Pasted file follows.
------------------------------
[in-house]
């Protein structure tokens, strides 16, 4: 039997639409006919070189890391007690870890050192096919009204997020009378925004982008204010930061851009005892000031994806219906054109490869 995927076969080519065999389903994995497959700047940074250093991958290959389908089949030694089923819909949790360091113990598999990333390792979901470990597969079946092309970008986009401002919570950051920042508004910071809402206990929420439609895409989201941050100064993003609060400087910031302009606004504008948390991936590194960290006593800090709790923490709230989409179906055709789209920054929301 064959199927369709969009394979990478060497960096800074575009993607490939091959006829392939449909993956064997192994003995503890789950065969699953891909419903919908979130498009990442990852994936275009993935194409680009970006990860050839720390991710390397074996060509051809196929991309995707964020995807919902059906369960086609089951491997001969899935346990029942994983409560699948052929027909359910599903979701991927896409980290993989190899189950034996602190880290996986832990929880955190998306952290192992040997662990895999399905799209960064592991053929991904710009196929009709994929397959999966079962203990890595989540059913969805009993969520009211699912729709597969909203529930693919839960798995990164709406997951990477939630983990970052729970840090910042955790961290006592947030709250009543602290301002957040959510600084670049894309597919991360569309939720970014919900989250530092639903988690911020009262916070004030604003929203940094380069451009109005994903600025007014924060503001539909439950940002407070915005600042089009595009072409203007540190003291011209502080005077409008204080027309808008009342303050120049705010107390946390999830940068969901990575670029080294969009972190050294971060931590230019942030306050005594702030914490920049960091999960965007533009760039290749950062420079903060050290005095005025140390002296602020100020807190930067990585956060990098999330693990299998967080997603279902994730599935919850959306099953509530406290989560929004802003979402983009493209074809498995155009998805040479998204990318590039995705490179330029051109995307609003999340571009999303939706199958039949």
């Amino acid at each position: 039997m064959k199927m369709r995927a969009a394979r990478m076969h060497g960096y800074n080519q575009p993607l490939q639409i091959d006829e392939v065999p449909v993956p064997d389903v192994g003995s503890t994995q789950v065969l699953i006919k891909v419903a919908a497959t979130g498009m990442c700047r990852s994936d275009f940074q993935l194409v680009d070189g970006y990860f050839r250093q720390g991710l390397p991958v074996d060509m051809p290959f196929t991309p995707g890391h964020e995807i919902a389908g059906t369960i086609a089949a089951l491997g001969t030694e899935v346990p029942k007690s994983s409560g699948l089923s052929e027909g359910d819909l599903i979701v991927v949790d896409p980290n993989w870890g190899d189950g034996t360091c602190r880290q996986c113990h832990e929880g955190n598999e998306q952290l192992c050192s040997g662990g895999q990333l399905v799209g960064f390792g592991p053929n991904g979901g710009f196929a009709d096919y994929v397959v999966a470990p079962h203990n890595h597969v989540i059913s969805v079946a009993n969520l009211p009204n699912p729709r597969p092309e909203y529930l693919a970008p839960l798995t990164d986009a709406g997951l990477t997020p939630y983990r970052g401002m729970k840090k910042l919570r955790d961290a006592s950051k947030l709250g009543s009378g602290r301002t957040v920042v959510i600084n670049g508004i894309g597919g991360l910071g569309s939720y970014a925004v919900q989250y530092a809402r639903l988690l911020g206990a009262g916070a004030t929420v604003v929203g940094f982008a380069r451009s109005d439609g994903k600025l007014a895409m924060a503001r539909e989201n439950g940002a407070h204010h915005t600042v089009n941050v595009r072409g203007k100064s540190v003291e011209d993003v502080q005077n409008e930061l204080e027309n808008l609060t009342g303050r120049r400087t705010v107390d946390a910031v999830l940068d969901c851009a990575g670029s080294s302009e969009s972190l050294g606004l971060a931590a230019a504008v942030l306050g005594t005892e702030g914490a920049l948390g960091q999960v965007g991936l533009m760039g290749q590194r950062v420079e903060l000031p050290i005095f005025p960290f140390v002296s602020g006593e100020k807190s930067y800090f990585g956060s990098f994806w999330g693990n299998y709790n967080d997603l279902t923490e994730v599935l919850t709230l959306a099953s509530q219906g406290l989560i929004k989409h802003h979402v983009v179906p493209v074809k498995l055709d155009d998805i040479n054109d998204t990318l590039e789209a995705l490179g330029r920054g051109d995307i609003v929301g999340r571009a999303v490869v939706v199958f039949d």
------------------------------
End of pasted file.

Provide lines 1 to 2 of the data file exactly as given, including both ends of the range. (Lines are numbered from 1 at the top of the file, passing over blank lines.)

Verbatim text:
[in-house]
């Protein structure tokens, strides 16, 4: 039997639409006919070189890391007690870890050192096919009204997020009378925004982008204010930061851009005892000031994806219906054109490869 995927076969080519065999389903994995497959700047940074250093991958290959389908089949030694089923819909949790360091113990598999990333390792979901470990597969079946092309970008986009401002919570950051920042508004910071809402206990929420439609895409989201941050100064993003609060400087910031302009606004504008948390991936590194960290006593800090709790923490709230989409179906055709789209920054929301 064959199927369709969009394979990478060497960096800074575009993607490939091959006829392939449909993956064997192994003995503890789950065969699953891909419903919908979130498009990442990852994936275009993935194409680009970006990860050839720390991710390397074996060509051809196929991309995707964020995807919902059906369960086609089951491997001969899935346990029942994983409560699948052929027909359910599903979701991927896409980290993989190899189950034996602190880290996986832990929880955190998306952290192992040997662990895999399905799209960064592991053929991904710009196929009709994929397959999966079962203990890595989540059913969805009993969520009211699912729709597969909203529930693919839960798995990164709406997951990477939630983990970052729970840090910042955790961290006592947030709250009543602290301002957040959510600084670049894309597919991360569309939720970014919900989250530092639903988690911020009262916070004030604003929203940094380069451009109005994903600025007014924060503001539909439950940002407070915005600042089009595009072409203007540190003291011209502080005077409008204080027309808008009342303050120049705010107390946390999830940068969901990575670029080294969009972190050294971060931590230019942030306050005594702030914490920049960091999960965007533009760039290749950062420079903060050290005095005025140390002296602020100020807190930067990585956060990098999330693990299998967080997603279902994730599935919850959306099953509530406290989560929004802003979402983009493209074809498995155009998805040479998204990318590039995705490179330029051109995307609003999340571009999303939706199958039949």